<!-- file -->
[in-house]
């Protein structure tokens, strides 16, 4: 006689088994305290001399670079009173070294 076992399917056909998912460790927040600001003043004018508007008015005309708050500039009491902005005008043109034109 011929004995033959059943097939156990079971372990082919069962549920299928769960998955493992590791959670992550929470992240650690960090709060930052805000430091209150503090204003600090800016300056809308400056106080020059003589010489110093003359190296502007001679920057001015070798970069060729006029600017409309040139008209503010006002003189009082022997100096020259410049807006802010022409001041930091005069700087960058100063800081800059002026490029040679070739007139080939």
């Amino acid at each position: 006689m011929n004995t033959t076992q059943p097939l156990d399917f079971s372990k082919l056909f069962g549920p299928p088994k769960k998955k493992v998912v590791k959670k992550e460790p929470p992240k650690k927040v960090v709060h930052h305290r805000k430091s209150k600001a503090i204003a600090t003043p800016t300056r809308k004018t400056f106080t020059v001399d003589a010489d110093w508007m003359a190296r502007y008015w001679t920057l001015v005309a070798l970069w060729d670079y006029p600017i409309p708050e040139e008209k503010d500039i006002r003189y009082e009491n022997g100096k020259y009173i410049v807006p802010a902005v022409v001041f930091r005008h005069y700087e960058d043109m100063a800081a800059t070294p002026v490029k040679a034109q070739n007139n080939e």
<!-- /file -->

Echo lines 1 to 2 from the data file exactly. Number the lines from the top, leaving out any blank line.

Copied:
[in-house]
């Protein structure tokens, strides 16, 4: 006689088994305290001399670079009173070294 076992399917056909998912460790927040600001003043004018508007008015005309708050500039009491902005005008043109034109 011929004995033959059943097939156990079971372990082919069962549920299928769960998955493992590791959670992550929470992240650690960090709060930052805000430091209150503090204003600090800016300056809308400056106080020059003589010489110093003359190296502007001679920057001015070798970069060729006029600017409309040139008209503010006002003189009082022997100096020259410049807006802010022409001041930091005069700087960058100063800081800059002026490029040679070739007139080939």